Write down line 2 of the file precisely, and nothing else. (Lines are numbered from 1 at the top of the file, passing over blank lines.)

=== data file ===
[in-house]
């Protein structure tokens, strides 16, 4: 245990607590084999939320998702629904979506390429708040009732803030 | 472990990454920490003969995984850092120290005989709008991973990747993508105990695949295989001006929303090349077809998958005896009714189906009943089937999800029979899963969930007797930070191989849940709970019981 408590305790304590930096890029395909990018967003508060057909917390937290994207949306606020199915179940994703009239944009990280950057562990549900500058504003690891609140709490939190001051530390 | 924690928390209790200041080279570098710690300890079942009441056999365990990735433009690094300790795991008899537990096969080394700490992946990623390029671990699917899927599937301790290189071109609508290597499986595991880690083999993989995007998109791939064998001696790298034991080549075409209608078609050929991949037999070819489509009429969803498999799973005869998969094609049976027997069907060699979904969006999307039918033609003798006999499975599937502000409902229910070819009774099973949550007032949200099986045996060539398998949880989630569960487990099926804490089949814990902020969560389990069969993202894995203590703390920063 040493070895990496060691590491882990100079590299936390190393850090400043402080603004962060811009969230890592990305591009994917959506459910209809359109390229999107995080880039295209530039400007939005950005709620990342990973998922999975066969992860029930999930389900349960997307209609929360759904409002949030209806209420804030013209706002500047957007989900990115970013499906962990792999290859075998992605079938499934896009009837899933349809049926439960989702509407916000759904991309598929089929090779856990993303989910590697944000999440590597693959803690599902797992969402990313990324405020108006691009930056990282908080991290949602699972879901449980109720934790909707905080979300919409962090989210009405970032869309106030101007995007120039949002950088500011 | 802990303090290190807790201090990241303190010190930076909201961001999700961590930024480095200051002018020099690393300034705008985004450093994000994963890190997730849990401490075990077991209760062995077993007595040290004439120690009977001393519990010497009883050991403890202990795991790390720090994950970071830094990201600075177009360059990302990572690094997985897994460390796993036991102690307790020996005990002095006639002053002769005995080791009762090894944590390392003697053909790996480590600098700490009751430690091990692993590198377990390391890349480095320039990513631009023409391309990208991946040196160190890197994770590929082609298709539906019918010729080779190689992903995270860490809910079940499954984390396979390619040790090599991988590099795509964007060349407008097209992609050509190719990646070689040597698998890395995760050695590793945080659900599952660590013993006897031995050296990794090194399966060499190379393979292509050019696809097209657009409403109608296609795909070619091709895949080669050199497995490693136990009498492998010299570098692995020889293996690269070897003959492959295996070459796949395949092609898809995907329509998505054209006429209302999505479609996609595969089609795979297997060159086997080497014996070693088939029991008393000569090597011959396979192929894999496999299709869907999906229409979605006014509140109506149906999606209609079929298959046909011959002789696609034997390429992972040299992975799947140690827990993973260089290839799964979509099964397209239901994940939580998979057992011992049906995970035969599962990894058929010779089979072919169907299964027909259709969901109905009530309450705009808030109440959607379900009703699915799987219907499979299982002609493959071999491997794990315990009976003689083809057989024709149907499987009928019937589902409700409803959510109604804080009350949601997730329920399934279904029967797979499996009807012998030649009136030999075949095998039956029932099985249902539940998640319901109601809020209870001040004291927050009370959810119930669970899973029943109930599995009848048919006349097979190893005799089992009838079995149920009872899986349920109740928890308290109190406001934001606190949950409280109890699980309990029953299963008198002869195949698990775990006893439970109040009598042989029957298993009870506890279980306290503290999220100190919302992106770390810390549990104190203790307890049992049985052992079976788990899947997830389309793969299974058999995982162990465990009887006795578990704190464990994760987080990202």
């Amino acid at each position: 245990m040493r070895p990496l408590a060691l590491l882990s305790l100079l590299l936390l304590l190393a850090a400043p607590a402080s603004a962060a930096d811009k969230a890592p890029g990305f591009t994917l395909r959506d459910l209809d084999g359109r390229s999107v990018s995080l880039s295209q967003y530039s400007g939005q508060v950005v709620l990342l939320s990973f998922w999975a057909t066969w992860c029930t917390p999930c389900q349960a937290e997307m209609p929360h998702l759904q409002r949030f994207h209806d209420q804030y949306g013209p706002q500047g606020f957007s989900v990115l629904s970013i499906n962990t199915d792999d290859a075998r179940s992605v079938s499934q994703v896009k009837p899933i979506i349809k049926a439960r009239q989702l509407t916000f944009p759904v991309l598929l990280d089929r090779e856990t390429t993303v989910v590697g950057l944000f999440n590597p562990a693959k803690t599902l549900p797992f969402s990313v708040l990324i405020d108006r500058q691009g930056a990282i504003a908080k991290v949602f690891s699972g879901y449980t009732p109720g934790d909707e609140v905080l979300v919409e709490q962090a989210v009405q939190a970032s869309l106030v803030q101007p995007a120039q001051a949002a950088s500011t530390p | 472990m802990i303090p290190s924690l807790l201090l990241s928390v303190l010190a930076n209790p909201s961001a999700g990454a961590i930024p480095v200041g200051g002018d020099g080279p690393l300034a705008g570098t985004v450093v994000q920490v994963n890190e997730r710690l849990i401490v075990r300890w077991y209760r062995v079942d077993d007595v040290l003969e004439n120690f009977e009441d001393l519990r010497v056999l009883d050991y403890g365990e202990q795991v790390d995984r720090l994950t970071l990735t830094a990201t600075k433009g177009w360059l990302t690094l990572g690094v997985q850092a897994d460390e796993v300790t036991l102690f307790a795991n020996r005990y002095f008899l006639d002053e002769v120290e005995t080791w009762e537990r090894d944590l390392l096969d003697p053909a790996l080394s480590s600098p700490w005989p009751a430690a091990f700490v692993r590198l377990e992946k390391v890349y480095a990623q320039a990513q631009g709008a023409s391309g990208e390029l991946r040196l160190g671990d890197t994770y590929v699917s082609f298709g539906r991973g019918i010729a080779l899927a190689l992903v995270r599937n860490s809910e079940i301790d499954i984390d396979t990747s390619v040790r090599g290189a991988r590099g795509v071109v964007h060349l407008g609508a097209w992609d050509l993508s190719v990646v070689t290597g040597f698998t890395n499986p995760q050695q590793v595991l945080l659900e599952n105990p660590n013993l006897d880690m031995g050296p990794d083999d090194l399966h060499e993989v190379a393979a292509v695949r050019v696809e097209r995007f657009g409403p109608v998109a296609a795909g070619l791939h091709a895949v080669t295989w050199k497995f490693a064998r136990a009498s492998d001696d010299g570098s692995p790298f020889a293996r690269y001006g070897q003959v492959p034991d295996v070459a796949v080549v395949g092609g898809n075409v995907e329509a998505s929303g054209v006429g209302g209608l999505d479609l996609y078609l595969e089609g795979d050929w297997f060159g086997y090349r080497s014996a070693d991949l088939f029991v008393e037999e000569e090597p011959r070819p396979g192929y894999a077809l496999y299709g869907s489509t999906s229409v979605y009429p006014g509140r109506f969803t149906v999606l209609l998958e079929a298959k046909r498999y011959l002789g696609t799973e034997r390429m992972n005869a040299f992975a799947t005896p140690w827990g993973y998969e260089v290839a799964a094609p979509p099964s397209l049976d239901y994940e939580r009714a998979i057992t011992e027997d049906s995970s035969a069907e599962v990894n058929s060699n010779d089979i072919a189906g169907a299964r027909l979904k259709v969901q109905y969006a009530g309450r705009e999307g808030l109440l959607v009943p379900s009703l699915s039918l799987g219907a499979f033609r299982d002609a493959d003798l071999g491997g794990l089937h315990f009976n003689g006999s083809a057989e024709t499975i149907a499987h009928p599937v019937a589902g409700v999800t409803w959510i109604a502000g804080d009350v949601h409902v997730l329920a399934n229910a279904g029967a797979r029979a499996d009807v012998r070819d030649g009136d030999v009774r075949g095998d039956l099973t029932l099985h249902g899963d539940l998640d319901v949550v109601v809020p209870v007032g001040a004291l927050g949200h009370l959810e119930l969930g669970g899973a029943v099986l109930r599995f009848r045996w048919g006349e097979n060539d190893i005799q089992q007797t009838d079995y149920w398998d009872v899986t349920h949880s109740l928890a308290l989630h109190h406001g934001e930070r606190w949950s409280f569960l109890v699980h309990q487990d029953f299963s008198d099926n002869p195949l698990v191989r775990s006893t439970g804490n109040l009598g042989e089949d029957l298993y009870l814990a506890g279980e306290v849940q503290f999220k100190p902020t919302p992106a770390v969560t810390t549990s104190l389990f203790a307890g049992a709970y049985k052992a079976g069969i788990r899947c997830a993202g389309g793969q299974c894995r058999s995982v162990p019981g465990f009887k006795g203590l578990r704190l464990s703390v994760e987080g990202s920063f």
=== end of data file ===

């Protein structure tokens, strides 16, 4: 245990607590084999939320998702629904979506390429708040009732803030 | 472990990454920490003969995984850092120290005989709008991973990747993508105990695949295989001006929303090349077809998958005896009714189906009943089937999800029979899963969930007797930070191989849940709970019981 408590305790304590930096890029395909990018967003508060057909917390937290994207949306606020199915179940994703009239944009990280950057562990549900500058504003690891609140709490939190001051530390 | 924690928390209790200041080279570098710690300890079942009441056999365990990735433009690094300790795991008899537990096969080394700490992946990623390029671990699917899927599937301790290189071109609508290597499986595991880690083999993989995007998109791939064998001696790298034991080549075409209608078609050929991949037999070819489509009429969803498999799973005869998969094609049976027997069907060699979904969006999307039918033609003798006999499975599937502000409902229910070819009774099973949550007032949200099986045996060539398998949880989630569960487990099926804490089949814990902020969560389990069969993202894995203590703390920063 040493070895990496060691590491882990100079590299936390190393850090400043402080603004962060811009969230890592990305591009994917959506459910209809359109390229999107995080880039295209530039400007939005950005709620990342990973998922999975066969992860029930999930389900349960997307209609929360759904409002949030209806209420804030013209706002500047957007989900990115970013499906962990792999290859075998992605079938499934896009009837899933349809049926439960989702509407916000759904991309598929089929090779856990993303989910590697944000999440590597693959803690599902797992969402990313990324405020108006691009930056990282908080991290949602699972879901449980109720934790909707905080979300919409962090989210009405970032869309106030101007995007120039949002950088500011 | 802990303090290190807790201090990241303190010190930076909201961001999700961590930024480095200051002018020099690393300034705008985004450093994000994963890190997730849990401490075990077991209760062995077993007595040290004439120690009977001393519990010497009883050991403890202990795991790390720090994950970071830094990201600075177009360059990302990572690094997985897994460390796993036991102690307790020996005990002095006639002053002769005995080791009762090894944590390392003697053909790996480590600098700490009751430690091990692993590198377990390391890349480095320039990513631009023409391309990208991946040196160190890197994770590929082609298709539906019918010729080779190689992903995270860490809910079940499954984390396979390619040790090599991988590099795509964007060349407008097209992609050509190719990646070689040597698998890395995760050695590793945080659900599952660590013993006897031995050296990794090194399966060499190379393979292509050019696809097209657009409403109608296609795909070619091709895949080669050199497995490693136990009498492998010299570098692995020889293996690269070897003959492959295996070459796949395949092609898809995907329509998505054209006429209302999505479609996609595969089609795979297997060159086997080497014996070693088939029991008393000569090597011959396979192929894999496999299709869907999906229409979605006014509140109506149906999606209609079929298959046909011959002789696609034997390429992972040299992975799947140690827990993973260089290839799964979509099964397209239901994940939580998979057992011992049906995970035969599962990894058929010779089979072919169907299964027909259709969901109905009530309450705009808030109440959607379900009703699915799987219907499979299982002609493959071999491997794990315990009976003689083809057989024709149907499987009928019937589902409700409803959510109604804080009350949601997730329920399934279904029967797979499996009807012998030649009136030999075949095998039956029932099985249902539940998640319901109601809020209870001040004291927050009370959810119930669970899973029943109930599995009848048919006349097979190893005799089992009838079995149920009872899986349920109740928890308290109190406001934001606190949950409280109890699980309990029953299963008198002869195949698990775990006893439970109040009598042989029957298993009870506890279980306290503290999220100190919302992106770390810390549990104190203790307890049992049985052992079976788990899947997830389309793969299974058999995982162990465990009887006795578990704190464990994760987080990202």